The coding sequence for zebrafish Notch signaling genes were amplified by PCR using the primers as previously described40. Digoxigenin (DIG)-labeled RNA sense and antisense probes were made from the linearized plasmids according to the manufacturer’s protocol using the DIG RNA Labeling Kit (SP6/T7) (Roche). Whole-mount in situ hybridization was carried out as we previously described35,41.
At 55 hpf, for confocal imaging embryos were anesthetized with E3/0.16 mg/mL tricaine/1% 1-phenyl-2-thiourea (Sigma) and embedded in 0.8% low melt agarose. Images were acquired with an Olympus DP71 camera on an Olympus stereomicroscope. Confocal imaging was performed with a Leica TCS-SP5 LSM. Analysis was performed using Imaris software. The final figure processing was performed with Adobe Photoshop and Illustrator CS6.
ISV length, size of regenerated pectoral fin vascular plexus, mCherry positive cell number, motor neuron axon length, and branch points were measured with Imaris (version 7.2.3). These data were statistically analyzed with GraphPad Prism 5. All data were expressed as mean ± S.E.M. Statistical analysis were performed using a one-way analysis of variance (ANOVA) (P < 0.05). The correlations between the changes of quantifications of blood vessels and those of nervous systems were analyzed by SPSS software (version 13.0).
How to cite this article: Shi, Y.-W. et al. Combretastatin A-4 efficiently inhibits angiogenesis and induces neuronal apoptosis in zebrafish. Sci. Rep. 6, 30189; doi: 10.1038/srep30189 (2016).
Luo, X. et al. Antimetastasis and antitumor efficacy promoted by sequential release of vascular disrupting and chemotherapeutic agents from electrospun fibers. International journal of pharmaceutics 475, 438–449, 10.1016/j.ijpharm.2014.09.006 (2014).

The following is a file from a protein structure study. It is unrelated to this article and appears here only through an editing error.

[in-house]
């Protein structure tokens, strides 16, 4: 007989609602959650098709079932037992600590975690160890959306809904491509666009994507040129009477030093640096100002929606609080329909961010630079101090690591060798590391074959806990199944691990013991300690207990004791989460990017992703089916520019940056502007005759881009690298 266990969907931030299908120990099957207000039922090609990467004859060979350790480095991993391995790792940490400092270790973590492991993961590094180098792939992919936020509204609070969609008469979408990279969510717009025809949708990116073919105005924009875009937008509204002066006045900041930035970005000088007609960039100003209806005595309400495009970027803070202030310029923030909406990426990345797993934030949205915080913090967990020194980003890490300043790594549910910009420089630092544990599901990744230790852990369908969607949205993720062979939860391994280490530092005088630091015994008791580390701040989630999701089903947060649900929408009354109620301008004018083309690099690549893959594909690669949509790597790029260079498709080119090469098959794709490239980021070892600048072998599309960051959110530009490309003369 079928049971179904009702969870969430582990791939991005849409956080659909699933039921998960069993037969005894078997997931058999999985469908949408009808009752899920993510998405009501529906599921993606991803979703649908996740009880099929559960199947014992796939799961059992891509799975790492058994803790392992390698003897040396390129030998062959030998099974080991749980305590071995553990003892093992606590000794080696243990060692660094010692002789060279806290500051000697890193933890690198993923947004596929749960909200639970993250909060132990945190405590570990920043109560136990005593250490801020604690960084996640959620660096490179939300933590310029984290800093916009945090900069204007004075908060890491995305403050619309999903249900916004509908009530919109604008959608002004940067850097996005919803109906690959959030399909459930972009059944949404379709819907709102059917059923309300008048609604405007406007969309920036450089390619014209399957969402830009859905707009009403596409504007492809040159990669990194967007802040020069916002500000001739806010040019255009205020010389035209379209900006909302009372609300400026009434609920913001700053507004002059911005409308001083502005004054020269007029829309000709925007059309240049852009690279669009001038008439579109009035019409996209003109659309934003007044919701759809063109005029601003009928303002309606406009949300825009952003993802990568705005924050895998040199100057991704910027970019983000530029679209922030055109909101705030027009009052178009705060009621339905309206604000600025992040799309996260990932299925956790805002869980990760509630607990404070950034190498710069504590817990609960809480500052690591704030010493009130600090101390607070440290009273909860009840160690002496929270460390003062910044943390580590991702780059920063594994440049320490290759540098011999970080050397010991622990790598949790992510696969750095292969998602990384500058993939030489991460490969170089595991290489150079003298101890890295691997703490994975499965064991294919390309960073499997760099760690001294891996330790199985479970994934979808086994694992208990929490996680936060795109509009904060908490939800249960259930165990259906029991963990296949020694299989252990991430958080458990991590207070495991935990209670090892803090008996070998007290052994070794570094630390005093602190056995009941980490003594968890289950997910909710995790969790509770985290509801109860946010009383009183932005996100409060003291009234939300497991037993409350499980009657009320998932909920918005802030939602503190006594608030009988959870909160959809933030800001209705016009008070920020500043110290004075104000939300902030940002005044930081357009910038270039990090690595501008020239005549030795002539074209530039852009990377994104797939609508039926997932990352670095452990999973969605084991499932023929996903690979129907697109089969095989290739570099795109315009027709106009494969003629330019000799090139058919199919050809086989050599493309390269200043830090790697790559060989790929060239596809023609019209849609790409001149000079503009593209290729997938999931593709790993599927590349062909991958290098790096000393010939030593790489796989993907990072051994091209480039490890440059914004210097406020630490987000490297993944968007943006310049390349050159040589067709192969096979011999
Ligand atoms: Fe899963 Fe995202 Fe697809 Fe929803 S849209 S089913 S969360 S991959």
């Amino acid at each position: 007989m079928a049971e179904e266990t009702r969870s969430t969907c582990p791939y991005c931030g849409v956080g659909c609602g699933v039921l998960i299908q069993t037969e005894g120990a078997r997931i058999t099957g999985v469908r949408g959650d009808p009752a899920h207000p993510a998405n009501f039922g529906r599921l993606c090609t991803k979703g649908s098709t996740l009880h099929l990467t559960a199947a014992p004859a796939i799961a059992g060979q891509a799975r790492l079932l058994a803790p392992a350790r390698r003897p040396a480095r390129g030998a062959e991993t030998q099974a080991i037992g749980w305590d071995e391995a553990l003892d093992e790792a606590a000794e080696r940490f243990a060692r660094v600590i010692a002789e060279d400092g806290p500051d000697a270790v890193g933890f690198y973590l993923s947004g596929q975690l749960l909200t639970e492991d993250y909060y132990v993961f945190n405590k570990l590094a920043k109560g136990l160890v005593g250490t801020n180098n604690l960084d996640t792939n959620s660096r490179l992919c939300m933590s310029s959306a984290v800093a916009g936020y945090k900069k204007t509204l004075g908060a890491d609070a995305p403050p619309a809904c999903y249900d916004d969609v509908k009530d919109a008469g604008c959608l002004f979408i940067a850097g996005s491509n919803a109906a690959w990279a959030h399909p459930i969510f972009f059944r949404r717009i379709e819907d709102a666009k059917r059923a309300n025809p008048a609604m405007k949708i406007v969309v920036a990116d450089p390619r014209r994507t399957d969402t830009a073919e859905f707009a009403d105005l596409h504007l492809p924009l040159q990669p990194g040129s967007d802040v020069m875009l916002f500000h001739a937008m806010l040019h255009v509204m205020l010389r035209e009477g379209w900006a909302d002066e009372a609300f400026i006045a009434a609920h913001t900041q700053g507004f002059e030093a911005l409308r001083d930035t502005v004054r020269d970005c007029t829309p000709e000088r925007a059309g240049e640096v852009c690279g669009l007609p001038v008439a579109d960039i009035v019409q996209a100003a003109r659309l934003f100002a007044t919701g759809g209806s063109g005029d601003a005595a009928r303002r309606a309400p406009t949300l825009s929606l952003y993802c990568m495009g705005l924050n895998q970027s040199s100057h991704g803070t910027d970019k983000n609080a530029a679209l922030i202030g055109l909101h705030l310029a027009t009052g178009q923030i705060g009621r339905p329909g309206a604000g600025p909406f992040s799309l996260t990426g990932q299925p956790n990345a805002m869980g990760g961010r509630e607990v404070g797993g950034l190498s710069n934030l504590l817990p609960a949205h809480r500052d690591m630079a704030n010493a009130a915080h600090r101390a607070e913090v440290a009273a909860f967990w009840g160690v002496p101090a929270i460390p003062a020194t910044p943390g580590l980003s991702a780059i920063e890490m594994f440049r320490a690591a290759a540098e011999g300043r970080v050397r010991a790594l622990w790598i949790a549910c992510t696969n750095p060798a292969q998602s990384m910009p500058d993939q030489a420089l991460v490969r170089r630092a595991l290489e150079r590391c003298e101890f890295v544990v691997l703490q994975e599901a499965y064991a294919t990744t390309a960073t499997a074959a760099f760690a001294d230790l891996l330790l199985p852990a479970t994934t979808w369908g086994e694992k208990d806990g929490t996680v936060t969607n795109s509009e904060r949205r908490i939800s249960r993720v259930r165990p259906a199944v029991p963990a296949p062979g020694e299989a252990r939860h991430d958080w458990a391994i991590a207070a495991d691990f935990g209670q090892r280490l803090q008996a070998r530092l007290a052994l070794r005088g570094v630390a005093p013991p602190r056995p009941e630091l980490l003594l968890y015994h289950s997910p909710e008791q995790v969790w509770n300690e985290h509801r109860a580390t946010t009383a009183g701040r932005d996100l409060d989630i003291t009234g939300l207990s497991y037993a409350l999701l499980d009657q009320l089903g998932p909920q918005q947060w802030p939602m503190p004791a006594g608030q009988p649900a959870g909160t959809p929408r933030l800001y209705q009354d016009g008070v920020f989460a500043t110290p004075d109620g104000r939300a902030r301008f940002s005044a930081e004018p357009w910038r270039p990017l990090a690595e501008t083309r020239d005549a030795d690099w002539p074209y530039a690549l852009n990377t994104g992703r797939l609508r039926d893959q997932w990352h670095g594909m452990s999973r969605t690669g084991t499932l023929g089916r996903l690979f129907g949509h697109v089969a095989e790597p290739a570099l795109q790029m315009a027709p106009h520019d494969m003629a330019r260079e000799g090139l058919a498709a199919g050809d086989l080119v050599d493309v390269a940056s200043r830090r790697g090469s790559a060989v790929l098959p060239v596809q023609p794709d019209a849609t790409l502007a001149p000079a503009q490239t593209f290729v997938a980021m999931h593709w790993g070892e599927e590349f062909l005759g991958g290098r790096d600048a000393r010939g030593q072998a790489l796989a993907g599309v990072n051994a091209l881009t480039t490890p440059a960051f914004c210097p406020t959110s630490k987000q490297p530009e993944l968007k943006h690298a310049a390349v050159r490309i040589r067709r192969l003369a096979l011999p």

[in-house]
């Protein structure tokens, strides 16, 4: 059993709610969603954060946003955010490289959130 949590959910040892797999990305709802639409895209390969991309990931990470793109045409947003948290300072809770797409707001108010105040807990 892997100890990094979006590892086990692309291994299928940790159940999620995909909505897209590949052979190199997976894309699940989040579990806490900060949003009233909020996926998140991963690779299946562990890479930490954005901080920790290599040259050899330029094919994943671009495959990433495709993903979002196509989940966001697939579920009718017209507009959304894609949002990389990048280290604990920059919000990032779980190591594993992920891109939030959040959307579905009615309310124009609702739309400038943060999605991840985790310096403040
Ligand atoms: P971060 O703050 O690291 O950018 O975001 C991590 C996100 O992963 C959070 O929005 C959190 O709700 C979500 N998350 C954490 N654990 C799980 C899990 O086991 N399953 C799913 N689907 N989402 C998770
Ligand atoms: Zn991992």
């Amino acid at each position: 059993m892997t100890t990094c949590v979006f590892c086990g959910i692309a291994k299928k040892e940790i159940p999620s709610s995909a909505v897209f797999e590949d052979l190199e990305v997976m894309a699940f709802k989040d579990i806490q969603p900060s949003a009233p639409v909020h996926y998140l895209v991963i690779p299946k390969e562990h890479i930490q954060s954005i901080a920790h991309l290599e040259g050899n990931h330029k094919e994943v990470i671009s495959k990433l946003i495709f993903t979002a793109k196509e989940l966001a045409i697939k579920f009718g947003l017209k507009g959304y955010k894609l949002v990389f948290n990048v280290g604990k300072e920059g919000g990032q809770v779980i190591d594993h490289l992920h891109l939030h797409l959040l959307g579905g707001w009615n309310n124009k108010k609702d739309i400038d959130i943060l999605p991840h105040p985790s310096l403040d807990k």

Sonia Aroraa *, A. F. G. b. & Khushbu, Solanki Combretastatin A-4 and its analogs in cancer therapy. Int. J. Pharm. Sci. Rev. Res. 22, 7 (2013).
Wang, Y. et al. pH-sensitive pullulan-based nanoparticle carrier of methotrexate and combretastatin A4 for the combination therapy against hepatocellular carcinoma. Biomaterials 34, 7181–7190, 10.1016/j.biomaterials.2013.05.081 (2013).
Mahal, K., Biersack, B., Caysa, H., Schobert, R. & Mueller, T. Combretastatin A-4 derived imidazoles show cytotoxic, antivascular, and antimetastatic effects based on cytoskeletal reorganisation. Investigational new drugs 33, 541–554, 10.1007/s10637-015-0215-9 (2015).
Lee, H. Y. et al. 5-Amino-2-aroylquinolines as highly potent tubulin polymerization inhibitors. Part 2. The impact of bridging groups at position C-2. Journal of medicinal chemistry 54, 8517–8525, 10.1021/jm201031f (2011).
Nien, C. Y. et al. 5-Amino-2-aroylquinolines as highly potent tubulin polymerization inhibitors. Journal of medicinal chemistry 53, 2309–2313, 10.1021/jm900685y (2010).
Zheng, S. et al. Design, synthesis, and biological evaluation of novel pyridine-bridged analogues of combretastatin-A4 as anticancer agents. Journal of medicinal chemistry 57, 3369–3381, 10.1021/jm500002k (2014).
Stevenson, J. P. et al. Phase I trial of the antivascular agent combretastatin A4 phosphate on a 5-day schedule to patients with cancer: magnetic resonance imaging evidence for altered tumor blood flow. Journal of clinical oncology: official journal of the American Society of Clinical Oncology 21, 4428–4438, 10.1200/JCO.2003.12.986 (2003).
Cooney, M. M. et al. Phase II study of combretastatin A4 phosphate (CA4P) in patients with advanced anaplastic thyroid carcinoma (ATC). Journal of Clinical Oncology 24, 300s–300s (2006).
Demchuk, D. V. et al. Synthesis and antiproliferative activity of conformationally restricted 1,2,3-triazole analogues of combretastatins in the sea urchin embryo model and against human cancer cell lines. Bioorganic & medicinal chemistry 22, 738–755, 10.1016/j.bmc.2013.12.015 (2014).
Mikstacka, R., Stefanski, T. & Rozanski, J. Tubulin-interactive stilbene derivatives as anticancer agents. Cellular & molecular biology letters 18, 368–397, 10.2478/s11658-013-0094-z (2013).